What is the difference between MGA and MGD and how stable are these stains?
The main difference is that Midori Green Advance (MGA) is for in gel and post staining (means it is used like ethidium bromide) and Midori Green Direct (MGD) is added directly to the sample. Depending on the gel documentation system we recommend to use one or the other but you can use both for every illuminator (UV 302, 365 nm, Blue illuminator and Blue/Green transilluminator) – only the performance can be increased to an optimal level. For example we recommend to use MGA if the user has a UV transilluminator, because the results are fantastic with that stain. A really great performance you get with our Blue/Green LED instruments and MGD – no background at all and an intensive signal. Both stains are stable on room temperature, so shipping at RT is no problem, but we recommend to store the stains at 4°C.
Are MGA and MGD working with Agarose and acrylamide gels?
Our customers gave us the feedback that MDG and MGA (post staining) are working for acrylamide gels but primarily they are designed for agarose gels.
What happens if I stored MGA at -20°C for 6 days? Will it be OK for use?
The freezing destroys the functionality of MGA. You can still try but our experience it forfeits the illumination after freezing.
I use Midori Green Advance in Agarose Gels, why are the small bands invisible when I run a gel for 35 minutes and what do you recommend?
Midori Green Advance is possitively charged and runs in the different direction than the DNA, therfore the gel gets destained from the bottom. To see also small bands you can reduce the running time to 25 minutes. If you want to run your gel for a longer time, than you can post stain. You can use the in gel staining and then have a shorter time for post staining or you only post stain your gel without a previous in gel staining. In both cases the whole gel will be stained and also very low molecular weight bands are observable. You can also use Midori Green Direct instead of Midori Green Advance. This stain is added to the DNA so every band is stained no matter how long you run the gel. Another advantage is the nonexistent background. In special if you use blue or Blue/Green LED light instead of UV, you will get amazing signals.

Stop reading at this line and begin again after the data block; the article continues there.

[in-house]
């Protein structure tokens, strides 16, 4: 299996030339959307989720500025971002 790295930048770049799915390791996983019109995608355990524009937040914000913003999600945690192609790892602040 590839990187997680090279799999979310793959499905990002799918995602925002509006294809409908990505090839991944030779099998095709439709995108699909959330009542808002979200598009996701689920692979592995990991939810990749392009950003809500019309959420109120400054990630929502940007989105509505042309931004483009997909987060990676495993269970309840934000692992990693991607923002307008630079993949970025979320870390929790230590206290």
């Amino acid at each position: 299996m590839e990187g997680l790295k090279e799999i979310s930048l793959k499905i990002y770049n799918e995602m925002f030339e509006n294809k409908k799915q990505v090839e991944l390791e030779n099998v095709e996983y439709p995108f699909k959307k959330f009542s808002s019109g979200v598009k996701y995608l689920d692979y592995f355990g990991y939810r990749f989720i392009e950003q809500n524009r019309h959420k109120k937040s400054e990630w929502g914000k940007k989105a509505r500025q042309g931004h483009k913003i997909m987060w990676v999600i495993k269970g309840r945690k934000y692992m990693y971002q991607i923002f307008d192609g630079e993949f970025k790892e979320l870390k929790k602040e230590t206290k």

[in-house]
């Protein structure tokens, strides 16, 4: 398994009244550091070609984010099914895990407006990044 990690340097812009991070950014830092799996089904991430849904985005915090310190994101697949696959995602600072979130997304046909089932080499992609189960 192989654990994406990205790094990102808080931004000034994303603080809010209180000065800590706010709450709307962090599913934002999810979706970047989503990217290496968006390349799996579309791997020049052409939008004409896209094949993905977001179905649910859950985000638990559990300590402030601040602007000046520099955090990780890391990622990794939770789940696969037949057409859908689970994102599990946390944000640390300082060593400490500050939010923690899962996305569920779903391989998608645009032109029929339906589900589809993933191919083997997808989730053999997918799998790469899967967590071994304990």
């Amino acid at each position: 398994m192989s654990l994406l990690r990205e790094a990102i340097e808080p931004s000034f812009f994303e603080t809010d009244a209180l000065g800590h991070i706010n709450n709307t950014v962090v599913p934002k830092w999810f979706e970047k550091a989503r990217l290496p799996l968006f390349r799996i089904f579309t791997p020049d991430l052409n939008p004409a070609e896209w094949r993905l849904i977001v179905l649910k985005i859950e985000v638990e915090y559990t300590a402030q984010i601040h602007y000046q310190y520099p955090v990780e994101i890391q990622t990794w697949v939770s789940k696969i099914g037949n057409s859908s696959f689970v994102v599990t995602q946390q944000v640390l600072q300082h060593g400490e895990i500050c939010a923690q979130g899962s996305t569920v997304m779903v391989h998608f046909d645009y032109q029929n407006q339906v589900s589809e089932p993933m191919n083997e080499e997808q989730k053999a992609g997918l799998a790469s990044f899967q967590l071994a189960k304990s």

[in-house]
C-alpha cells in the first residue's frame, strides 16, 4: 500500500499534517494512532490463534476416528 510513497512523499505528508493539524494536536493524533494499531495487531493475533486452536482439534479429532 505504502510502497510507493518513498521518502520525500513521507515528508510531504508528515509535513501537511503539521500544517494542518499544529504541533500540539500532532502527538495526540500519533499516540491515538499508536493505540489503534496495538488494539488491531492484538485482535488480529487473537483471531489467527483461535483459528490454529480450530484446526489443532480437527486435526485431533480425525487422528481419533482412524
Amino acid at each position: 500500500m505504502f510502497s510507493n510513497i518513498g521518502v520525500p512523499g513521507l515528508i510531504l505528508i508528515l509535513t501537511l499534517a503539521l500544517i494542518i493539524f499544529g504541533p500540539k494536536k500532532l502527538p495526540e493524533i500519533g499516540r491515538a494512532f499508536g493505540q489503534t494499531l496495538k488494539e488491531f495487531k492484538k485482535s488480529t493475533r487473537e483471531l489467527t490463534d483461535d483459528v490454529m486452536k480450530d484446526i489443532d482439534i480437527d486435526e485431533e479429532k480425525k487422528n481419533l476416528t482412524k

On the Midori Green Advance Datasheet it is described that postaining solution may be used up to 2-3 times. For how long could you use the postaining solution without losing too much sensibility?
Actually, we have customers who use it more often than 2-3 times. If the staining bath is darkened the whole time, you can use it in any case 2-3 times without any reduction of signal intensity. But it is also possible to use it 5 – 8 times without a signal decrease depending on the size of the gel and the amount of samples. If you detect a decrease of intensity, it is possible to add a little bit MGA and thus get same signal intensity as before.
Can I use MGA after expiry date?
Yes, you can use it. The expiry date is just the minimal amount of time we guarantee but normally it last much longer.
I get some additional bands after using MGA?
This is possible, if you use SDS in the loading buffer.
Can you use Midori Green in a Polyacrylamid/Urea Gel?
This works really nice.
Is Midori working in Urea/Formamide gels?
Unfortunately, it is not working. That’s because of the Formamide. Urea gels are working.
Does Midori Green contain DMSO?
Our Midoris are DMSO free.
Can I use marker containing Orange G, Bromphenol blue or Xylen cyanol FF with Midori Green Advance?
Yes, you can use them. They do not cause probles, only Bromphenol blue can reduce the signal intensity or can lead to formation of clouds in the gel.
Can I add Midori Green Advance to the running buffer to reduce the destaining of the gel? If yes in which amount should I use it?
You can use Midori Green Advance in the running buffer. Here you should use arond 8 µL per 100 ml of buffer.
Can I use Midori Green Advance with further downstream applications like southern blots?
Customers tell us that there the dye does not interfere with standard Southern-protocols. We have no testing at our side, since there is no indication that the dye intherferes with procedures downstream of agarose gel-runs and – documentation.The only (indirectly) related issue is certainly, that no direct comparison can be drawn between Southern-blots that have been stained in-gel (during the electrophoresis) with EtBr in first experiments and later experiments that employed MG advance, since gel-run patterns are not directly comparable between these two dyes (if used in-gel). For any post-run staining and down-stream application there are no known issues.